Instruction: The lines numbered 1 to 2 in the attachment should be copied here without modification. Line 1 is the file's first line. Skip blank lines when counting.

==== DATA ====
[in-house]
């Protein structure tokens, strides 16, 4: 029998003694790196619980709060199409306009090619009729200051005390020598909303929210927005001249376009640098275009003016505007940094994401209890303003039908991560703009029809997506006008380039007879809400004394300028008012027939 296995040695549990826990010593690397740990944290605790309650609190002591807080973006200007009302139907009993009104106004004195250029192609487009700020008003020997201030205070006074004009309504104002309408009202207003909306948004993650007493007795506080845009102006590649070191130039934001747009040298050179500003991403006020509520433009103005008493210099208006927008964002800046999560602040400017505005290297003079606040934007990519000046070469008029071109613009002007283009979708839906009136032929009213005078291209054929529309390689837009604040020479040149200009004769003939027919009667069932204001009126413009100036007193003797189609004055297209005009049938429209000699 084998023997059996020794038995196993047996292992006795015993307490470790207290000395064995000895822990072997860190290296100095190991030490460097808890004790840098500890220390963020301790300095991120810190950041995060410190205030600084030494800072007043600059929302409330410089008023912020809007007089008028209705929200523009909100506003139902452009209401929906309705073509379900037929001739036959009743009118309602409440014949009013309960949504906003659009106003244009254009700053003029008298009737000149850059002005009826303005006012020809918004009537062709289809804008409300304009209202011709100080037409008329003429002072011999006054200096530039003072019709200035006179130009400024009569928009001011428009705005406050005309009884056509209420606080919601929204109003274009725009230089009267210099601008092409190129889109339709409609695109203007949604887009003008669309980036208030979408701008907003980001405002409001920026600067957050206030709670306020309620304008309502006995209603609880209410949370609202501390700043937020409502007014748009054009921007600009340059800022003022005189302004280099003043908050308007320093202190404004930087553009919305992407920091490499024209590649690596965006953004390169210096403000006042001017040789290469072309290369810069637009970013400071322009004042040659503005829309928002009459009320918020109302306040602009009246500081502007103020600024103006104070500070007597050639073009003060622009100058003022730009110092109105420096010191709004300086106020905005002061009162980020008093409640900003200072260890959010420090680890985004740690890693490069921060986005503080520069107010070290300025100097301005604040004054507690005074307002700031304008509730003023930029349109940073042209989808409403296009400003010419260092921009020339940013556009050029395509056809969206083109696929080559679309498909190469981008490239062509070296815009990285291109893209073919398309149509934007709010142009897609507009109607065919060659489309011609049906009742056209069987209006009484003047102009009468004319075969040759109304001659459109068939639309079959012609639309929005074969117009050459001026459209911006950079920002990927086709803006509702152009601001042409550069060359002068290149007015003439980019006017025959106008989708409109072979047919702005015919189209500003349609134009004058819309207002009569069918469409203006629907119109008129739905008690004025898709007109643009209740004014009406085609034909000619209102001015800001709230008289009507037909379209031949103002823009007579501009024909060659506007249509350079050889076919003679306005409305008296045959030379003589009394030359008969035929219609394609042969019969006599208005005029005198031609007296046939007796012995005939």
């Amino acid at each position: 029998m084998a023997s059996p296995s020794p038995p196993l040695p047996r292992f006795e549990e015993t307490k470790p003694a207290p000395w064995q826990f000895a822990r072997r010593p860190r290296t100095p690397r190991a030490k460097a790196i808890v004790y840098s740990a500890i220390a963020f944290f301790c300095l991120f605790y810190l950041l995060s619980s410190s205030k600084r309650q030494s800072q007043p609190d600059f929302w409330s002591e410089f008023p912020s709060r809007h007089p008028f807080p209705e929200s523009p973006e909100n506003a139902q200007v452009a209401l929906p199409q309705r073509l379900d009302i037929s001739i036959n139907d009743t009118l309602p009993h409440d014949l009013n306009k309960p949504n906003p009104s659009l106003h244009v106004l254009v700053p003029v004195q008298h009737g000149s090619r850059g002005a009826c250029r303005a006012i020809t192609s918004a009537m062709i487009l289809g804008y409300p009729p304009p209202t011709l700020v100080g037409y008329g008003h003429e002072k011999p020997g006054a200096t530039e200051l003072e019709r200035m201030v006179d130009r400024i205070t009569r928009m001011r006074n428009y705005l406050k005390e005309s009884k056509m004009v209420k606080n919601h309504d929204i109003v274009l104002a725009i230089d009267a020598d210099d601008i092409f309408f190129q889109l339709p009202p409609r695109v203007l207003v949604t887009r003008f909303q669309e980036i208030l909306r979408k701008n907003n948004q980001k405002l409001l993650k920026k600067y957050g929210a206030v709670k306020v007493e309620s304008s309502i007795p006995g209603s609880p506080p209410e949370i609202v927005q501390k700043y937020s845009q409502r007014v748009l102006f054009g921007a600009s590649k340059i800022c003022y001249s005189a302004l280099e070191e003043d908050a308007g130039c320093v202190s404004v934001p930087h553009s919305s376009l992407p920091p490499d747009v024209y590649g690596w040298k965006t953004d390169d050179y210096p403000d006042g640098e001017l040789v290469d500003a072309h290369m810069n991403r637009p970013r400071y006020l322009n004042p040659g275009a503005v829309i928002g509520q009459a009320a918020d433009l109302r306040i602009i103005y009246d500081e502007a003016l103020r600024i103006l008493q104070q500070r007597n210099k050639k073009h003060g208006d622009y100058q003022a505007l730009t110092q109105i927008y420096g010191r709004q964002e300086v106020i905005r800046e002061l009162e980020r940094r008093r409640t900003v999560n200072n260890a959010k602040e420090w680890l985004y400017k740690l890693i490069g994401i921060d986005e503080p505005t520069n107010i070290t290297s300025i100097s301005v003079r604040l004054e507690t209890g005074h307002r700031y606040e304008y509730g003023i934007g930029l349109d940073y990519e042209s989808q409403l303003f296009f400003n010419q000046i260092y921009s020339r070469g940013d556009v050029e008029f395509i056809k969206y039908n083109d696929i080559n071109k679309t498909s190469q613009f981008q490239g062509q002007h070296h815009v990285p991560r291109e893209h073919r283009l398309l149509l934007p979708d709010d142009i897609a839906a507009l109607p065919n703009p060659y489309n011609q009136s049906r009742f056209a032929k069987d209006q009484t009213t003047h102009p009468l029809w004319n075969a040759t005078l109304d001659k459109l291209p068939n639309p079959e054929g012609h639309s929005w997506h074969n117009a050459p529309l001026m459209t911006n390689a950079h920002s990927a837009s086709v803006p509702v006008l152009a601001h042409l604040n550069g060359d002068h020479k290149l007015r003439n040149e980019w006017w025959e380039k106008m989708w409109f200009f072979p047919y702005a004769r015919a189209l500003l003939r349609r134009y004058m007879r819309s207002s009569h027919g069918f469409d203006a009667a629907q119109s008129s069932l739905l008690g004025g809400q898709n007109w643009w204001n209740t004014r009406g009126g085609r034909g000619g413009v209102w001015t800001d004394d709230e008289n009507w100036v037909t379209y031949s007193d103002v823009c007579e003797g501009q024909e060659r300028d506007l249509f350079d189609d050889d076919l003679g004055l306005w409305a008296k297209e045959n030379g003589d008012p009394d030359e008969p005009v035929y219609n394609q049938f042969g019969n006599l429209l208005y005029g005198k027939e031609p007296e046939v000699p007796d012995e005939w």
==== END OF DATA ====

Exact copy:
[in-house]
């Protein structure tokens, strides 16, 4: 029998003694790196619980709060199409306009090619009729200051005390020598909303929210927005001249376009640098275009003016505007940094994401209890303003039908991560703009029809997506006008380039007879809400004394300028008012027939 296995040695549990826990010593690397740990944290605790309650609190002591807080973006200007009302139907009993009104106004004195250029192609487009700020008003020997201030205070006074004009309504104002309408009202207003909306948004993650007493007795506080845009102006590649070191130039934001747009040298050179500003991403006020509520433009103005008493210099208006927008964002800046999560602040400017505005290297003079606040934007990519000046070469008029071109613009002007283009979708839906009136032929009213005078291209054929529309390689837009604040020479040149200009004769003939027919009667069932204001009126413009100036007193003797189609004055297209005009049938429209000699 084998023997059996020794038995196993047996292992006795015993307490470790207290000395064995000895822990072997860190290296100095190991030490460097808890004790840098500890220390963020301790300095991120810190950041995060410190205030600084030494800072007043600059929302409330410089008023912020809007007089008028209705929200523009909100506003139902452009209401929906309705073509379900037929001739036959009743009118309602409440014949009013309960949504906003659009106003244009254009700053003029008298009737000149850059002005009826303005006012020809918004009537062709289809804008409300304009209202011709100080037409008329003429002072011999006054200096530039003072019709200035006179130009400024009569928009001011428009705005406050005309009884056509209420606080919601929204109003274009725009230089009267210099601008092409190129889109339709409609695109203007949604887009003008669309980036208030979408701008907003980001405002409001920026600067957050206030709670306020309620304008309502006995209603609880209410949370609202501390700043937020409502007014748009054009921007600009340059800022003022005189302004280099003043908050308007320093202190404004930087553009919305992407920091490499024209590649690596965006953004390169210096403000006042001017040789290469072309290369810069637009970013400071322009004042040659503005829309928002009459009320918020109302306040602009009246500081502007103020600024103006104070500070007597050639073009003060622009100058003022730009110092109105420096010191709004300086106020905005002061009162980020008093409640900003200072260890959010420090680890985004740690890693490069921060986005503080520069107010070290300025100097301005604040004054507690005074307002700031304008509730003023930029349109940073042209989808409403296009400003010419260092921009020339940013556009050029395509056809969206083109696929080559679309498909190469981008490239062509070296815009990285291109893209073919398309149509934007709010142009897609507009109607065919060659489309011609049906009742056209069987209006009484003047102009009468004319075969040759109304001659459109068939639309079959012609639309929005074969117009050459001026459209911006950079920002990927086709803006509702152009601001042409550069060359002068290149007015003439980019006017025959106008989708409109072979047919702005015919189209500003349609134009004058819309207002009569069918469409203006629907119109008129739905008690004025898709007109643009209740004014009406085609034909000619209102001015800001709230008289009507037909379209031949103002823009007579501009024909060659506007249509350079050889076919003679306005409305008296045959030379003589009394030359008969035929219609394609042969019969006599208005005029005198031609007296046939007796012995005939």